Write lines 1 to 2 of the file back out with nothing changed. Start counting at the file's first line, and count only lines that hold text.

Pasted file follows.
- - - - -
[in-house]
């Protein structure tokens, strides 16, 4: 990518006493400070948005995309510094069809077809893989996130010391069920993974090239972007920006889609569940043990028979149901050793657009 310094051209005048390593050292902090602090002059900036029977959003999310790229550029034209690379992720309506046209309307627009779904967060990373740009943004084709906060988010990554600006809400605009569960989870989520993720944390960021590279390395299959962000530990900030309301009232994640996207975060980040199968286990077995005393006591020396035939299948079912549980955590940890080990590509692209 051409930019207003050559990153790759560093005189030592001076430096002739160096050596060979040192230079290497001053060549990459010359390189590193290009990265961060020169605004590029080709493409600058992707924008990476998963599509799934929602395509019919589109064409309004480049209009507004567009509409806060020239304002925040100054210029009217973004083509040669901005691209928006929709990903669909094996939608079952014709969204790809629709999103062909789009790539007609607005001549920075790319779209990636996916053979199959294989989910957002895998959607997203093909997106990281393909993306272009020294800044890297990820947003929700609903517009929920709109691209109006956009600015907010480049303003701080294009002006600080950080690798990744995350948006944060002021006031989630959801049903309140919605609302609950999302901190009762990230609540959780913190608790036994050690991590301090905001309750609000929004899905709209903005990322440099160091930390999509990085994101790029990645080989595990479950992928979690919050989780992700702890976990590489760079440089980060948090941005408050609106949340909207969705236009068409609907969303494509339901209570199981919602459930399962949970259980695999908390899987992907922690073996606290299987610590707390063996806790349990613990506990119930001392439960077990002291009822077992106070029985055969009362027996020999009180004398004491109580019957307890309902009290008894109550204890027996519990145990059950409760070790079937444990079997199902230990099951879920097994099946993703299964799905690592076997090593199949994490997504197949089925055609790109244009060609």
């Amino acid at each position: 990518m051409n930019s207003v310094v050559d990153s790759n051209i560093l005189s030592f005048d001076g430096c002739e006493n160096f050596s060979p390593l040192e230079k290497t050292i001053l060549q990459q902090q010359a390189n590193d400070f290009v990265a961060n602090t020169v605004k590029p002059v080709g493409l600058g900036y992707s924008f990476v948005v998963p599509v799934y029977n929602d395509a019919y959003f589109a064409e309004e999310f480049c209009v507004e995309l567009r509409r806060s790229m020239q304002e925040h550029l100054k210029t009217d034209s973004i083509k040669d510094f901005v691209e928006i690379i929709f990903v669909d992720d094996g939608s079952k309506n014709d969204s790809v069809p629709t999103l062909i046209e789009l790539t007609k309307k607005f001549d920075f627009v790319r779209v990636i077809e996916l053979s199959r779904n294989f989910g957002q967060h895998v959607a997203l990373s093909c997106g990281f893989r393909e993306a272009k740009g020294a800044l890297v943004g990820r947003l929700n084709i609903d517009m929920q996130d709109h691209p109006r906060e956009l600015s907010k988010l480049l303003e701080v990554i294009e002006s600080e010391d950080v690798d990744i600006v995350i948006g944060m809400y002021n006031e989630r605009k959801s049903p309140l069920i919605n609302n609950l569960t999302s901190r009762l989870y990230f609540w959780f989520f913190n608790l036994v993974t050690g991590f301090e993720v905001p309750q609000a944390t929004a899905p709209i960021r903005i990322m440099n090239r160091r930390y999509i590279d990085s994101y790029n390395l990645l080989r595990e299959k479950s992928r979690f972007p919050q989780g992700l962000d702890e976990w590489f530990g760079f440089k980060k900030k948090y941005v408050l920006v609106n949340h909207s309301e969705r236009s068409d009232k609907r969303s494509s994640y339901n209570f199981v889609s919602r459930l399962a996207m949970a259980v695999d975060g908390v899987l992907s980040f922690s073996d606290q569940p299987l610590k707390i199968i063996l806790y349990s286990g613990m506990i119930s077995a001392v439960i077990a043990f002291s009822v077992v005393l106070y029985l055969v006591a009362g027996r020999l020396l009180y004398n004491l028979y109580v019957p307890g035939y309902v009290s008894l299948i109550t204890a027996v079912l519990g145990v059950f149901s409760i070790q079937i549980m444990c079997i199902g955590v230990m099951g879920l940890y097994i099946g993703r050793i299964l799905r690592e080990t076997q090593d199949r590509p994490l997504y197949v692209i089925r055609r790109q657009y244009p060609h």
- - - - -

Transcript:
[in-house]
């Protein structure tokens, strides 16, 4: 990518006493400070948005995309510094069809077809893989996130010391069920993974090239972007920006889609569940043990028979149901050793657009 310094051209005048390593050292902090602090002059900036029977959003999310790229550029034209690379992720309506046209309307627009779904967060990373740009943004084709906060988010990554600006809400605009569960989870989520993720944390960021590279390395299959962000530990900030309301009232994640996207975060980040199968286990077995005393006591020396035939299948079912549980955590940890080990590509692209 051409930019207003050559990153790759560093005189030592001076430096002739160096050596060979040192230079290497001053060549990459010359390189590193290009990265961060020169605004590029080709493409600058992707924008990476998963599509799934929602395509019919589109064409309004480049209009507004567009509409806060020239304002925040100054210029009217973004083509040669901005691209928006929709990903669909094996939608079952014709969204790809629709999103062909789009790539007609607005001549920075790319779209990636996916053979199959294989989910957002895998959607997203093909997106990281393909993306272009020294800044890297990820947003929700609903517009929920709109691209109006956009600015907010480049303003701080294009002006600080950080690798990744995350948006944060002021006031989630959801049903309140919605609302609950999302901190009762990230609540959780913190608790036994050690991590301090905001309750609000929004899905709209903005990322440099160091930390999509990085994101790029990645080989595990479950992928979690919050989780992700702890976990590489760079440089980060948090941005408050609106949340909207969705236009068409609907969303494509339901209570199981919602459930399962949970259980695999908390899987992907922690073996606290299987610590707390063996806790349990613990506990119930001392439960077990002291009822077992106070029985055969009362027996020999009180004398004491109580019957307890309902009290008894109550204890027996519990145990059950409760070790079937444990079997199902230990099951879920097994099946993703299964799905690592076997090593199949994490997504197949089925055609790109244009060609």